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U.S. News
26: Voting at age 18

Wednesday, November 27, 2002


In 1965, Barry McGuire's song "Eve of Destruction" had a special poignancy as young men died in Vietnam: "You're old enough to kill, but not for voting." In one of the nation's most turbulent decades, a growing sentiment arose for extending the voting franchise to 18-year-olds. In 1970, Congress did just that, by changing the voting age when it extended the Civil Rights Act of 1965. Federal courts quickly ruled that the new voting age could only apply to elections for federal office. Reaction from the states was just as quick. A constitutional amendment was quickly passed putting the voting age for all elections at 18. In 1972, the first year they were eligible, only half of 18, 19 and 20-year-olds bothered, surprising those who campaigned for the right.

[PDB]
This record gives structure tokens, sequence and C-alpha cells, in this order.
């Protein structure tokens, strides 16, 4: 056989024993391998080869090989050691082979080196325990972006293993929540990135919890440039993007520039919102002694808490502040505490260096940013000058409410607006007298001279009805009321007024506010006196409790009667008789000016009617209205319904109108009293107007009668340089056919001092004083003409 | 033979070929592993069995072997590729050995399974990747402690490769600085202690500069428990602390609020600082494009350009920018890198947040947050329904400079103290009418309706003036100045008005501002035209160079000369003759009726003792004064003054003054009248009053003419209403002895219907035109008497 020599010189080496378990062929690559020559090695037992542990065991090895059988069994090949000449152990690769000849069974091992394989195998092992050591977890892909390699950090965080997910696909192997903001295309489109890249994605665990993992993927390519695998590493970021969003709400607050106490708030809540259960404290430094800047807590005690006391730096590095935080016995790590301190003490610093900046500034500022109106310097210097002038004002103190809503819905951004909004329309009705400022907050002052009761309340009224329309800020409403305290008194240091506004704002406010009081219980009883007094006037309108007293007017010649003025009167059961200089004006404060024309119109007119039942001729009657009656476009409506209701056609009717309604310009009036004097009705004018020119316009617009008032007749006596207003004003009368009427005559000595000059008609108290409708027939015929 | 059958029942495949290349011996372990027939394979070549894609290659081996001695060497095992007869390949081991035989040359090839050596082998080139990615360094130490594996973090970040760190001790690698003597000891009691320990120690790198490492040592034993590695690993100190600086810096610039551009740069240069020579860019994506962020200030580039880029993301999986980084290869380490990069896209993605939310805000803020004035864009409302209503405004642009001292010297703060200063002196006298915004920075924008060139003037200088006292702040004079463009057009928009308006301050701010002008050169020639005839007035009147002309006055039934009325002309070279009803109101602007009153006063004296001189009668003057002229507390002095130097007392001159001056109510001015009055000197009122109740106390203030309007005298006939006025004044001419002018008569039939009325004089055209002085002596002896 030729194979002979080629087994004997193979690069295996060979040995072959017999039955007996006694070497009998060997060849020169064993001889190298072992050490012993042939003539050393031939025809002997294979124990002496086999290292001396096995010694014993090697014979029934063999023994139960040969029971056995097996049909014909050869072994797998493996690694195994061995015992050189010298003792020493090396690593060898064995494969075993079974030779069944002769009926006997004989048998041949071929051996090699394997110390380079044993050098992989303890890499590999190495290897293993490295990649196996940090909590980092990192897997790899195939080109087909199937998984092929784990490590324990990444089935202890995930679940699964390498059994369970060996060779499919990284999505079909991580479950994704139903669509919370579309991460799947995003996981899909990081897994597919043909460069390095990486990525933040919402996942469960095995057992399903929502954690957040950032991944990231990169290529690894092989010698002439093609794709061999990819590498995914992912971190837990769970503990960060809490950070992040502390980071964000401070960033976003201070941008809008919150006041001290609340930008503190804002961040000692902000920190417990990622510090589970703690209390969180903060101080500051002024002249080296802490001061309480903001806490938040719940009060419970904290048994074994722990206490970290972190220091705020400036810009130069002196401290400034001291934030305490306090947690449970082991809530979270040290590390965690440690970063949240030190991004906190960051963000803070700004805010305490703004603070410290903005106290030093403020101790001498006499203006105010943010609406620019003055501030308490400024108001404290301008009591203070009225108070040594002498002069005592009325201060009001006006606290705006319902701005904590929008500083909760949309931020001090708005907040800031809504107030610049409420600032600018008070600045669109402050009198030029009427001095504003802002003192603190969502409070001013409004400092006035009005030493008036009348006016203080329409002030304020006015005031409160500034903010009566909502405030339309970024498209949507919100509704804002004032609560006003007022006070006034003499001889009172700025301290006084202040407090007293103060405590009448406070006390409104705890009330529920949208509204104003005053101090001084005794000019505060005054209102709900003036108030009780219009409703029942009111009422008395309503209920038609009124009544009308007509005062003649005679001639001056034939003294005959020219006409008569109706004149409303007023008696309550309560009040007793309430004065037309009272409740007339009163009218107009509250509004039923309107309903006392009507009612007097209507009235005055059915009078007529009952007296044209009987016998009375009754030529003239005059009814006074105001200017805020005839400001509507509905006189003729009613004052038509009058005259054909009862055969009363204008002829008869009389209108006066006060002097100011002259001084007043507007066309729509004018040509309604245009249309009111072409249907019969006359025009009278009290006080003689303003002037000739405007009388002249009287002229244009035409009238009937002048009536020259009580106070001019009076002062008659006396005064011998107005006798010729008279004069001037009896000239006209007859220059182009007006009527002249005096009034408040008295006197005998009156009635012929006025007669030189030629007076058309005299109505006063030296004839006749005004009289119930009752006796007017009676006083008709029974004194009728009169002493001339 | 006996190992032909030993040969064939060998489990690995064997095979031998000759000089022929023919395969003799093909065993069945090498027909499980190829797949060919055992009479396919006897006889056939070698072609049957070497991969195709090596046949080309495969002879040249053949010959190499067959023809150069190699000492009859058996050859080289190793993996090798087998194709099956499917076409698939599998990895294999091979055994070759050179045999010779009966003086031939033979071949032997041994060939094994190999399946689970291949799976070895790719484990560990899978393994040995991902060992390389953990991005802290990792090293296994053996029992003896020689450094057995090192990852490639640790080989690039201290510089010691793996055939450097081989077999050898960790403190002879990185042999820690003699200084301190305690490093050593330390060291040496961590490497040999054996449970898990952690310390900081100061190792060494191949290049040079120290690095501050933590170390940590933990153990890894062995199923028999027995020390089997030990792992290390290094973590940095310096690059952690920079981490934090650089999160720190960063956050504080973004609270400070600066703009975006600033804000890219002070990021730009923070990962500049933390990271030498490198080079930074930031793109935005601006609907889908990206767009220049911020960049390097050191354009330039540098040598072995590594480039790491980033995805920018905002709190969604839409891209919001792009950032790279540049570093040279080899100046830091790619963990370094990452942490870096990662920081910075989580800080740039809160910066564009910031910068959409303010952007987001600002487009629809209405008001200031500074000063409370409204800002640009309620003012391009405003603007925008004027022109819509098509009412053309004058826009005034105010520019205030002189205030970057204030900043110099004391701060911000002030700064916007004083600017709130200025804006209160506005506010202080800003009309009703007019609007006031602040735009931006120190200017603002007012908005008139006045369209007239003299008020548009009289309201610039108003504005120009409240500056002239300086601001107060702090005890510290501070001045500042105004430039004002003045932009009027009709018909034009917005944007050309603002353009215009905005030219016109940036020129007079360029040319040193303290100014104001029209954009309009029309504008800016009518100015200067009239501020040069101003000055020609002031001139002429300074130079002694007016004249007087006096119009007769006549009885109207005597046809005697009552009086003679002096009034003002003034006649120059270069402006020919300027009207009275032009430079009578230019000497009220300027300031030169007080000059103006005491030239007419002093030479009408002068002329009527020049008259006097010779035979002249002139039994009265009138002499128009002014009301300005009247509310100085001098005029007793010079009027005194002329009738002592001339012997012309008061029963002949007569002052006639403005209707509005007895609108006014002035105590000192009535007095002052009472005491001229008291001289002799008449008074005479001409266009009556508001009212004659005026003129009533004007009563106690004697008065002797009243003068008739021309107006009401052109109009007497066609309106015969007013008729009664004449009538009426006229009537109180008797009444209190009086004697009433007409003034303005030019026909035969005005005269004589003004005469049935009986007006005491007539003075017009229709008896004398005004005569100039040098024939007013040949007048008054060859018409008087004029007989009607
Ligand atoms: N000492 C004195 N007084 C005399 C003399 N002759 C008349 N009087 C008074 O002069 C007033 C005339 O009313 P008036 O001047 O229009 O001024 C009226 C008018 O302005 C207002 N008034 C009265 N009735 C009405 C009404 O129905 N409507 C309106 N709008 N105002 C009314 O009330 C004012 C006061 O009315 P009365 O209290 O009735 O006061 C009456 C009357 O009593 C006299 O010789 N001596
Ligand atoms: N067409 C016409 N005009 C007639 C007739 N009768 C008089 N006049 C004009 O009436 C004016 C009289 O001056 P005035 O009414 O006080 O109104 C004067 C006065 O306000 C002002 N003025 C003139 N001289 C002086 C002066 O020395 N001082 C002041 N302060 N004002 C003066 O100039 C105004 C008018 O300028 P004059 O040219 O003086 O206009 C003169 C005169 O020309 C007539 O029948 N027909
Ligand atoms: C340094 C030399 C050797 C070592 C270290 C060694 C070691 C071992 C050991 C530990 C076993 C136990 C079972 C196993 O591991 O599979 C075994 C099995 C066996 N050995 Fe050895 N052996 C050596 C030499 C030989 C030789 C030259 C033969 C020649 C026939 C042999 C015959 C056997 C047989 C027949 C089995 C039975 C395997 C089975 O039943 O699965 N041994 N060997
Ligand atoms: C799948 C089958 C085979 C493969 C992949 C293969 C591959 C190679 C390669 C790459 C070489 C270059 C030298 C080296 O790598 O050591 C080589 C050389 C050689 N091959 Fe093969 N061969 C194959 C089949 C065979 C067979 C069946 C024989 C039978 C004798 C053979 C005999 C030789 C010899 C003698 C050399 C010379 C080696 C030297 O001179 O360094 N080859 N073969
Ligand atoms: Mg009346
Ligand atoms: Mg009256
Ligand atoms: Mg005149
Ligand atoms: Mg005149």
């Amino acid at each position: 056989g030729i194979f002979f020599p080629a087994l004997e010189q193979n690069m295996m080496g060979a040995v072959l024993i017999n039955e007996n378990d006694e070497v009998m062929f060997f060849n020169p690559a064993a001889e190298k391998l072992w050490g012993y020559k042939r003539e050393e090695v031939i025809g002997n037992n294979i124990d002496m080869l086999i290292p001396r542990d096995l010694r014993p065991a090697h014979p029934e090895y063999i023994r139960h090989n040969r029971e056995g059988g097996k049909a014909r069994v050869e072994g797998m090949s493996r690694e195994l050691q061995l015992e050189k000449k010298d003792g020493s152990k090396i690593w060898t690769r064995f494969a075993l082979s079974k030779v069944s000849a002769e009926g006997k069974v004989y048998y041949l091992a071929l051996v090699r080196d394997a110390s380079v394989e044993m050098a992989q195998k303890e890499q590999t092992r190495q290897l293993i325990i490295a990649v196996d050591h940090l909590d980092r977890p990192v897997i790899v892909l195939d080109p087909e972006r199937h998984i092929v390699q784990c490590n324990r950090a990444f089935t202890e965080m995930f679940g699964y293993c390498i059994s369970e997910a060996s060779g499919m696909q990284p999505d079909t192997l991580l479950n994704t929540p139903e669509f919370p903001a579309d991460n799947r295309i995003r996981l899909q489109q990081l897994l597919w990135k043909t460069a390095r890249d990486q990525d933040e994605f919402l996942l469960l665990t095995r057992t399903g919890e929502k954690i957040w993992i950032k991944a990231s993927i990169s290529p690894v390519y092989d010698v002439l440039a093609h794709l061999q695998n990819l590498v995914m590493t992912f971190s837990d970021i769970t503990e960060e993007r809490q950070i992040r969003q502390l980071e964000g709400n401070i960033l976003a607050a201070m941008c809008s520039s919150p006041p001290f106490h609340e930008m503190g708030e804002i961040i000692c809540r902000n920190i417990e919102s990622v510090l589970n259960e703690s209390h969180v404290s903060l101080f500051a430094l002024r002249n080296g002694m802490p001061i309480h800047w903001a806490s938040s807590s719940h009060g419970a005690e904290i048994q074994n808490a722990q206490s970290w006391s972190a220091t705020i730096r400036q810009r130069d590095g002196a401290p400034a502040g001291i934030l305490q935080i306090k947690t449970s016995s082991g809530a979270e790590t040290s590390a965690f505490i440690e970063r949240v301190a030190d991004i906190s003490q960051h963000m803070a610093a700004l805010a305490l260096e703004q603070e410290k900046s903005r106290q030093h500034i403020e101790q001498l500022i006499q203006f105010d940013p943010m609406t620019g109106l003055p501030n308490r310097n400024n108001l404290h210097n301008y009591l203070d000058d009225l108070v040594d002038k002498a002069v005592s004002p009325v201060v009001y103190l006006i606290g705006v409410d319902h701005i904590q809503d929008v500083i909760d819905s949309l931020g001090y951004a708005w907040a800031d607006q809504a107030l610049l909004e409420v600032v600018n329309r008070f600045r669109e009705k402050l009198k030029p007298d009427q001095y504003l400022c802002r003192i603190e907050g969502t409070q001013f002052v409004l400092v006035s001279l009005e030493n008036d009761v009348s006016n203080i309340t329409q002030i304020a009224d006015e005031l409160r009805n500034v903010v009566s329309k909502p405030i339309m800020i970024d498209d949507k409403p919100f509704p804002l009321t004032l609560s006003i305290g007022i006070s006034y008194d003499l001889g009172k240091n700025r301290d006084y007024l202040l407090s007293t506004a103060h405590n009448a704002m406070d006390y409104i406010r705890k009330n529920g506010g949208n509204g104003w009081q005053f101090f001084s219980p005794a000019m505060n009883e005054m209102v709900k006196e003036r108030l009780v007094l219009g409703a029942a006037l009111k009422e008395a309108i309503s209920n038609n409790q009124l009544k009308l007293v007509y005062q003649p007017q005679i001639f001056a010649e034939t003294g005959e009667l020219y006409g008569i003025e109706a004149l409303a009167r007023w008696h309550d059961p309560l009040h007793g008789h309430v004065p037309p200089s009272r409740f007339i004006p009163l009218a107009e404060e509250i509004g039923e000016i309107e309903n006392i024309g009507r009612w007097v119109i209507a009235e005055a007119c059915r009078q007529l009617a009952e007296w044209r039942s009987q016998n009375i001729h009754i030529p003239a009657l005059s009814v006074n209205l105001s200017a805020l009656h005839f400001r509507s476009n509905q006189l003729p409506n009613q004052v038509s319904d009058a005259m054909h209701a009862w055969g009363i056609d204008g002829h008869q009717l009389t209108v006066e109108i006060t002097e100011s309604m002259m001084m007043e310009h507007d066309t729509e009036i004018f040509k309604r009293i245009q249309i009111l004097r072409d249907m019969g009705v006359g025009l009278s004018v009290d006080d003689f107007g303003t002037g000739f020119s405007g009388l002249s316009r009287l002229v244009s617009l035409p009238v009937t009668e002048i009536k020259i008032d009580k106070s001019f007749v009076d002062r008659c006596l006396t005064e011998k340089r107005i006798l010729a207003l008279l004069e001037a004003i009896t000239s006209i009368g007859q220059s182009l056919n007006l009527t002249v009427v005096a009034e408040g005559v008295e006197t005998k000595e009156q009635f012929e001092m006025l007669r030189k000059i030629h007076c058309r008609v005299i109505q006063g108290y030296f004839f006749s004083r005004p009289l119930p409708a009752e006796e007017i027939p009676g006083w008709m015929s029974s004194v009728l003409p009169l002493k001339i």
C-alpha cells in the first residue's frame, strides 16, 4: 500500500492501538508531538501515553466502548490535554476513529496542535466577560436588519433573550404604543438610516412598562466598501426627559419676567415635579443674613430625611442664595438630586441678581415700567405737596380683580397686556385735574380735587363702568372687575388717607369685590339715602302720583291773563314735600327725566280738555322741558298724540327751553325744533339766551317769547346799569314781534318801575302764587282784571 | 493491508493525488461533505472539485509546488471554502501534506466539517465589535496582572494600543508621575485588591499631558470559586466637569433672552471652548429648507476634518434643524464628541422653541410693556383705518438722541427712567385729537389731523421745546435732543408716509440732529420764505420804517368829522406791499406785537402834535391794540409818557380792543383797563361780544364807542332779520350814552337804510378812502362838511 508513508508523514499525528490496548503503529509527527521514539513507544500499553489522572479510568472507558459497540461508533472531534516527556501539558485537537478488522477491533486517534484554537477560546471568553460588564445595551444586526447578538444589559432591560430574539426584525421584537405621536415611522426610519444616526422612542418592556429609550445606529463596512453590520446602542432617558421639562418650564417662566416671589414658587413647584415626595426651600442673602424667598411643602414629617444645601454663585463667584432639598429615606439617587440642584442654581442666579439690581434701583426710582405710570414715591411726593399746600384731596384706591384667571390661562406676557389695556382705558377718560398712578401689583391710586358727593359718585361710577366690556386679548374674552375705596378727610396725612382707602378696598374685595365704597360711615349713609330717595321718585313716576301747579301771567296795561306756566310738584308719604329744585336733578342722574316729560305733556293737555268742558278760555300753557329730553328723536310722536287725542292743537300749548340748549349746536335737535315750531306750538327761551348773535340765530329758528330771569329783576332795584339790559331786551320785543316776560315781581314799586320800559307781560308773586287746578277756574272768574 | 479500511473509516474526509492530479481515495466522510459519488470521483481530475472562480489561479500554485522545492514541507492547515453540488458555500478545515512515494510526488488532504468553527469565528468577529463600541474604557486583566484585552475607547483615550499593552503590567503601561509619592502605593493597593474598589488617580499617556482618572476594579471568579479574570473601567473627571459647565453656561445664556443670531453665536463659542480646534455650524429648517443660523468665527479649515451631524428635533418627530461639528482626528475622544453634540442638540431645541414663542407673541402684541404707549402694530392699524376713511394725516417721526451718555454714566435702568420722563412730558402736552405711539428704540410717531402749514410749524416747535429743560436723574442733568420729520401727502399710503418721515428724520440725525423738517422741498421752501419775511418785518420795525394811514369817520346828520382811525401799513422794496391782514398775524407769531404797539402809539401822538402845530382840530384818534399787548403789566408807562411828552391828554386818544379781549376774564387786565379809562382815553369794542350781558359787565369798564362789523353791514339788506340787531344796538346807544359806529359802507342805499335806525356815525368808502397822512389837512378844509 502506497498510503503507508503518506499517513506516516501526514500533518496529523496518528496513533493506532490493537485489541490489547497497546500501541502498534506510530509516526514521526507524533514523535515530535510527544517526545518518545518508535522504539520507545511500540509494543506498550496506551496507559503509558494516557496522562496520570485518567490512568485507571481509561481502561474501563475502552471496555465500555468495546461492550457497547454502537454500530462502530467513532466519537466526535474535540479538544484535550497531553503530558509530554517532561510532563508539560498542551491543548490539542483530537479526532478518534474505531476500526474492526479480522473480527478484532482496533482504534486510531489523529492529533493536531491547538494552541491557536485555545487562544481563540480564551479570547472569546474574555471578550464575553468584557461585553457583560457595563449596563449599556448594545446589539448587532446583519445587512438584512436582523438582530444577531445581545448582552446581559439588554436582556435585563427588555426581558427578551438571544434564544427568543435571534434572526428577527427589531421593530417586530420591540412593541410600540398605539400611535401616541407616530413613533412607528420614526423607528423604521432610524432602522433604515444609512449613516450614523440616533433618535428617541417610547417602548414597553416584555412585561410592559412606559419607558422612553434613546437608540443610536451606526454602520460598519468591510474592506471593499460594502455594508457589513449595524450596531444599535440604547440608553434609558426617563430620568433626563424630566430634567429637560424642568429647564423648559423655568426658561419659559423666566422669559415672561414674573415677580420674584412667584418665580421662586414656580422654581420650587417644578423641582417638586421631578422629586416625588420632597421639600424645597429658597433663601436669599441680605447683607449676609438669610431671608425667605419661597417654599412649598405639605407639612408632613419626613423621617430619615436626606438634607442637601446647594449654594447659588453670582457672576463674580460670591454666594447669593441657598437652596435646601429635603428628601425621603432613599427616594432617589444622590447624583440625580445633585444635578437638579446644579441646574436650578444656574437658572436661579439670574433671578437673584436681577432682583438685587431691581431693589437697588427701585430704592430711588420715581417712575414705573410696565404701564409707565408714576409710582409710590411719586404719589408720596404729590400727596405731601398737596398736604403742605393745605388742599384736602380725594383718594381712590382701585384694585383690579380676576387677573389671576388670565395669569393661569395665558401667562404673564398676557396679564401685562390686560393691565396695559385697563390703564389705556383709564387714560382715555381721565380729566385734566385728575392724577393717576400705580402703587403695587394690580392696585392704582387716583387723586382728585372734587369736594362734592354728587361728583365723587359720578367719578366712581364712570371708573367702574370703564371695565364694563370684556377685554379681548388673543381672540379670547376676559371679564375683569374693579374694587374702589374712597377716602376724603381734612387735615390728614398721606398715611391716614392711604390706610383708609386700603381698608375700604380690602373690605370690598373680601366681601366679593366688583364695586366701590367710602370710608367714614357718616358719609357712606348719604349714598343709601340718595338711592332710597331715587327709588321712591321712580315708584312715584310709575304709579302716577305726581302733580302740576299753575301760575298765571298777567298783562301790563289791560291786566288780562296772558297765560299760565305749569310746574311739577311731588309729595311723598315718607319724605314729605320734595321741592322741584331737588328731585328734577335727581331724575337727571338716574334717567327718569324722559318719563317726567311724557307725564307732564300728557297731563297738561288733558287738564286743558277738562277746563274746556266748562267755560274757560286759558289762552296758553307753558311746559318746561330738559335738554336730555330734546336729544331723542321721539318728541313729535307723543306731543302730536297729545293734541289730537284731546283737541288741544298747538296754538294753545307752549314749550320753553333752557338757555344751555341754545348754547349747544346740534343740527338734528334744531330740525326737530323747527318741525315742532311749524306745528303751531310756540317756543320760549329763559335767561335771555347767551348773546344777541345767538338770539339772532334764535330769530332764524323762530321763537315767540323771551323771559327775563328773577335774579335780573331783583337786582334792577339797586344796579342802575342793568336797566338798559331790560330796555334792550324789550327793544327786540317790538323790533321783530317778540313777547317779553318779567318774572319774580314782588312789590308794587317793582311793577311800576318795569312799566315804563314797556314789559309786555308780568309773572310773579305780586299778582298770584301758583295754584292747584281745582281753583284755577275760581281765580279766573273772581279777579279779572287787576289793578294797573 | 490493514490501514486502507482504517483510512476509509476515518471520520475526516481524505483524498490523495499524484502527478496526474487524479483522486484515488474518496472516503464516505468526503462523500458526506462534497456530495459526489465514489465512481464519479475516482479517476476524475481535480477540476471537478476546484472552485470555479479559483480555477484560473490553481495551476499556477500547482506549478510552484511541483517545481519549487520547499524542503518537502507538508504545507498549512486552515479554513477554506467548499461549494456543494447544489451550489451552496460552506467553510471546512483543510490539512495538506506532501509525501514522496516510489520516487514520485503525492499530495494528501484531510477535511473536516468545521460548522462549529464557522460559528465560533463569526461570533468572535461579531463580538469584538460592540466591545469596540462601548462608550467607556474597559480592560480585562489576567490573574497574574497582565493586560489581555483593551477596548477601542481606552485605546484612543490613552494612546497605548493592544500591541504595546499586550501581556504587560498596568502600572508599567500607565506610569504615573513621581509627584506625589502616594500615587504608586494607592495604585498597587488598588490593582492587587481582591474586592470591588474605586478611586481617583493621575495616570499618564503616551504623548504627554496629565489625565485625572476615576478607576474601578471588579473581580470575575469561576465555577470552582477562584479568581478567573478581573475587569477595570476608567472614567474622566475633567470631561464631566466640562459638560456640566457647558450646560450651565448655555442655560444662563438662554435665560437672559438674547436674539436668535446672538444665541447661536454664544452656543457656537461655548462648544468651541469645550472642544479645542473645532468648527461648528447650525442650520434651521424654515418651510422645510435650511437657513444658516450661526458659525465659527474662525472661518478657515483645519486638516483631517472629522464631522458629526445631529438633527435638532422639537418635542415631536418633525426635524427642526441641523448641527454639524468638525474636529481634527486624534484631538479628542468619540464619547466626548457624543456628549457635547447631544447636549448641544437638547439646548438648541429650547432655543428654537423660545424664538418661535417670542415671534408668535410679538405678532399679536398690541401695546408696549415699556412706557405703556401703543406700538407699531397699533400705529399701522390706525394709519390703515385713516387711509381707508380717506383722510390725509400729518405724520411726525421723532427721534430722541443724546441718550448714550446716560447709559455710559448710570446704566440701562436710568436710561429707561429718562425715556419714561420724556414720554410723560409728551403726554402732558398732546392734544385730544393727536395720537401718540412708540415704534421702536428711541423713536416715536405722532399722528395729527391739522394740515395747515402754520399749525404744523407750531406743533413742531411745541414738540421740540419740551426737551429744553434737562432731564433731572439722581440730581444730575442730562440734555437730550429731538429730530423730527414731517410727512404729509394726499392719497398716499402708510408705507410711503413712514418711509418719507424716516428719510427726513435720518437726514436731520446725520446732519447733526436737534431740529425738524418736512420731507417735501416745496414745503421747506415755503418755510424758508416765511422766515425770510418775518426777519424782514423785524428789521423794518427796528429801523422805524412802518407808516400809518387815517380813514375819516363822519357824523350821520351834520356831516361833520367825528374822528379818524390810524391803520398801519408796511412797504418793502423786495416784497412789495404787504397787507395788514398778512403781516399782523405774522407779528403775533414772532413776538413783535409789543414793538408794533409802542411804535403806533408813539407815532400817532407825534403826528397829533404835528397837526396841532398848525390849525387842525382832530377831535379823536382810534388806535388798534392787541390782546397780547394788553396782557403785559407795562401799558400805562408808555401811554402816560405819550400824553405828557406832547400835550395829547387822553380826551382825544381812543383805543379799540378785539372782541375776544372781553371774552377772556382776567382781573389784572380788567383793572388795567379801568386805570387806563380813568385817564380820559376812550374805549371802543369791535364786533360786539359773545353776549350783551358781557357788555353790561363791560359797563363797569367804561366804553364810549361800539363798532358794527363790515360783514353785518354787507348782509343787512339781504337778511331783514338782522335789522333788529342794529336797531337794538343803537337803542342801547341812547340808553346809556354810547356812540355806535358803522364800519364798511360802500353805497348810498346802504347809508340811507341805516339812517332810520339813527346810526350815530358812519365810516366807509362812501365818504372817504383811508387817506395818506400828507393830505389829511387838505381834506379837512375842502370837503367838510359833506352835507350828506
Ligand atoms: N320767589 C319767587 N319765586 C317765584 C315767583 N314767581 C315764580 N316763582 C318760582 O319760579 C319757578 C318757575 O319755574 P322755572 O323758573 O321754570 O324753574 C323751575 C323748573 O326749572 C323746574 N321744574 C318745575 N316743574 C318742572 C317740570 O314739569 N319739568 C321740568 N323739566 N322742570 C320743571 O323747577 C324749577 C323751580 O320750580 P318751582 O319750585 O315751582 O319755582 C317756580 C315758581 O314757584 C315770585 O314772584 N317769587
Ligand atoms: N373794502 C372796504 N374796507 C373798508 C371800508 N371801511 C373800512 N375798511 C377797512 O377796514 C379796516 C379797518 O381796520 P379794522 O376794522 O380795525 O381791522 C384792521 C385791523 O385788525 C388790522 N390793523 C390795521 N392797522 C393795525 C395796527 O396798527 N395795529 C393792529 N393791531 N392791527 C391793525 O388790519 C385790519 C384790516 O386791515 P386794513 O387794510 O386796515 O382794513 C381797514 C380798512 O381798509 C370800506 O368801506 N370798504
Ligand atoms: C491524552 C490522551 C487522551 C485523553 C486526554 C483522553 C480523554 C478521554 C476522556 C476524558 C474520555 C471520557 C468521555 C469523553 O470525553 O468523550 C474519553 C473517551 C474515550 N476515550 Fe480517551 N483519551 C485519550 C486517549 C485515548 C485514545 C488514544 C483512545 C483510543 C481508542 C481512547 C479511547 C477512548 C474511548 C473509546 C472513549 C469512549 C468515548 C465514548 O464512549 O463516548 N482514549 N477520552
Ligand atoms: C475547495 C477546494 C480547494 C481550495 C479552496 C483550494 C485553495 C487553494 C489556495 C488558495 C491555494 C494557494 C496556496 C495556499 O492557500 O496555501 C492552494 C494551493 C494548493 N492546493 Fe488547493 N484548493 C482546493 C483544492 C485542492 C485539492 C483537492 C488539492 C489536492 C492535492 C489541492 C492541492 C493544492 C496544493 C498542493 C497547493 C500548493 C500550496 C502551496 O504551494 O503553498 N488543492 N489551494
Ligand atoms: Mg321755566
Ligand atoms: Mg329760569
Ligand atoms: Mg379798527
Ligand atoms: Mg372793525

Thirty years after her age group was given the vote, Cherice Tillman, 18, of Homewood, voted in the May 7 primary at the Baptist Temple in Pittsburgh's 13th Ward. Tillman was taken to the polls by a van run by an organization devoted to getting teenagers to vote, even showing them how the machine works.

Amendment XXVI:

Section 1. The right of citizens of the United States, who are 18 years of age or older, to vote, shall not be denied or abridged by the United States or any state on account of age.

Section 2. The Congress shall have the power to enforce this article by appropriate legislation.

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